Phil.Macquet | pixel art | street art | contemporary art


The birth of street art

Phil Macquet was born in 1967. During his studies at art school where he learnt to master classical techniques such as oil painting and drawing, he also discovered an interest for the street and underground means of expression: the punk rock scene, performances, happenings – a whole world crying out to be discovered. He was 16 or 17 when he first had the idea to paint directly on urban features using stencils and spray paint. This interventionist, often transgressive artistic act with elements of humour and poetry came to life thanks to Macquet and his friends in the North of France, Paris and Nantes. It was rapidly given a name: “street art”, “urban art” in the US this is often used in opposition to “free spray”. For Phil.Macquet, the experience remained stimulating until it became recognised in standard artistic circles: several museums took down his painted fences to exhibit them. Phil Macquet’s agent introduced his stencils to art galleries.  His works, which were designed to be exhibited in public, left the street and entered the world of art, with an elite following. Phil.Macquet felt the need for a new mode of expression.

IT revolution and Pixel Art

Phil.Macquet is also part of the generation that saw the birth of information technology and took part in its advent. More than just a milestone, to Phil, it’s the last great revolution that modern society has known. The first computer that Phil saw only had a black and white screen and seemed no more promising than a sophisticated calculator. Yet his off-beat way of looking at things meant that he saw it as a stimulating object, a way towards something fundamentally new, a path to be beaten. At the same time as his artistic studies, Phil began computer programming and was convinced that there was a way to combine art and IT. At the time, the idea was either seen as a heresy (« why associate the creative process of art with programmable machines designed to perform trivial tasks? »), or misunderstood as a wayward extravagance (“if it were a good idea to use machines for artistic creation, everyone would do so »). Despite the resistance he met, Phil.Macquet continued his research and set up several computer graphics companies. While paving the way towards computer assisted visual communication for his clients, he moved towards the exploration of digital artistic prospects to prove that the computer can be a brush: quite simply a modern-day tool.

Technological advances

The arrival of Internet in the early nineties revolutionised information technology. Phil.Macquet discovered an abundant source of images that confirmed the close link between new technology and art. He began designing websites at a time when everything remained to be invented in the field. There were no fixed rules. He revelled in the public acclaim for the web and the world of technological graphics that he had always defended. Digital media were definitely the opportunity for Phil.Macquet to take his stencil work to a new dimension. He began creating compositions in the primitive colours that he previously used in spray paint and his first real Pixel Art series came to life.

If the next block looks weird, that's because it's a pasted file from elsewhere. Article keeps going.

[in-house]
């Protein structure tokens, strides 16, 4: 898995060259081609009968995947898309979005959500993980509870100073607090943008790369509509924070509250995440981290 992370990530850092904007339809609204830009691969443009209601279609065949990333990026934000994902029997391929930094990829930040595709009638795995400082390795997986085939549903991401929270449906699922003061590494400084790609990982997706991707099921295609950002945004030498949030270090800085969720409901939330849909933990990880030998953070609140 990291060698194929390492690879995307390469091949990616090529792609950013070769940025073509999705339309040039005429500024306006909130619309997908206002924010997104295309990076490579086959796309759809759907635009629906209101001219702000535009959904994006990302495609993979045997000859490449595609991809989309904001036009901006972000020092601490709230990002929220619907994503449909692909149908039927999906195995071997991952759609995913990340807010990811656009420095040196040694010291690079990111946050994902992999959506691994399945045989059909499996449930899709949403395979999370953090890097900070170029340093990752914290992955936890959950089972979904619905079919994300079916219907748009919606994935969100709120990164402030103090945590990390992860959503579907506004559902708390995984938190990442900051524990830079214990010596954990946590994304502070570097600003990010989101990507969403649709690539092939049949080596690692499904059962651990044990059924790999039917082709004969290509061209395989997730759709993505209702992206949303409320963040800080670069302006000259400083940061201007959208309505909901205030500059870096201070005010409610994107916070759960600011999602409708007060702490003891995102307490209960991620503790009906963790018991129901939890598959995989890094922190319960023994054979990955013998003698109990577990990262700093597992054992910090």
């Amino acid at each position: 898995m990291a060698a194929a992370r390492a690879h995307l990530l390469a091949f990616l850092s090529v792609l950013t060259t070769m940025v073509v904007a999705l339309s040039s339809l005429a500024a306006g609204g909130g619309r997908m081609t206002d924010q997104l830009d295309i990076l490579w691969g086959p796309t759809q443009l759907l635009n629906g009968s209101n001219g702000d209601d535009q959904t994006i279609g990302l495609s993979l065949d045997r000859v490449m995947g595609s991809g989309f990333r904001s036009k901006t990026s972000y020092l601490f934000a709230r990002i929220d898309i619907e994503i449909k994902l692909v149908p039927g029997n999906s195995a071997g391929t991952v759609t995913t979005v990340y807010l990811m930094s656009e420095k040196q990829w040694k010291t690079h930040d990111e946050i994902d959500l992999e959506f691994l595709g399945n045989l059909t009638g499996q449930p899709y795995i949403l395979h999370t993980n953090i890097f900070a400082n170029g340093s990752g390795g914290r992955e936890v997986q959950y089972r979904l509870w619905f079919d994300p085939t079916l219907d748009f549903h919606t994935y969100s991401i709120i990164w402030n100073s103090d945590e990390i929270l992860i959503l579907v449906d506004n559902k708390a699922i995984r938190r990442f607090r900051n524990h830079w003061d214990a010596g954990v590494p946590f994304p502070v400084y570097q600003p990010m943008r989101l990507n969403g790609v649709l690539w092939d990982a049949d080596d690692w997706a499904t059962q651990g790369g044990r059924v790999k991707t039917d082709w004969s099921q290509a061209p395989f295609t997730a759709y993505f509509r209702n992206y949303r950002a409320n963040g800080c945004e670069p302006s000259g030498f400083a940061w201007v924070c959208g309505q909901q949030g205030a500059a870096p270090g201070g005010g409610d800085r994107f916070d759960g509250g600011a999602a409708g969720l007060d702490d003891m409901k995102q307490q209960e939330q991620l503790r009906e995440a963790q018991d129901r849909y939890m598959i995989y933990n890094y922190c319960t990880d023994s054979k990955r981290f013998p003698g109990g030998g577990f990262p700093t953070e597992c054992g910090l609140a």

Yet the images remained imprisoned in the computer. The question was, how could the actual matter, the square pixels that had replaced the spray from his aerosol cans, come into their own? Was there a way of doing better than a printed photograph,–which could be no bigger than A3? How could the work leave the (still very small) screen while retaining its definition and the density of its saturated colors ?

Setting down markers

Soon, computer graphics and website design and the professional routine overtook creative liberty. But Phil.Macquet still considered IT as an artistic medium. He decided to concentrate wholly on a new period of pictorial research. The use of IT became accepted throughout the world, it was no longer associated with a loss of artistic value. The finished work could finally be considered as such with less regard for the way in which it was produced. So how was that going to affect Phil.Maquet’s future? First of all, improved techniques enabled Phil.Macquet to present his works in the way he had always wanted to. Next, as he no longer needed to fight to justify his methods, he was able to express himself freely, using his hallmark pixel as artistic matter and show that for a modern-day artist, to choose digital is to set down a marker.

Over the centuries, artists have always tried to make progress by discovering new techniques and modern methods. For example, there was the arrival of oil paint in Italy or the first tubes of paint which enabled the Impressionists to leave the workshop and paint outdoors. To Phil.Maquet, digital has changed everything and he continually reminds us, in all his works, that we have yet to discover all the facets of the 21st Century brush.

In a TV documentary shot shortly before his death, Andy Warhol began exploring the possibilities of a little 13 inch Amiga. The Pope of Pop was also on the road to digital. Phil.Macquet’s vision could not have met with more renowned acclaim.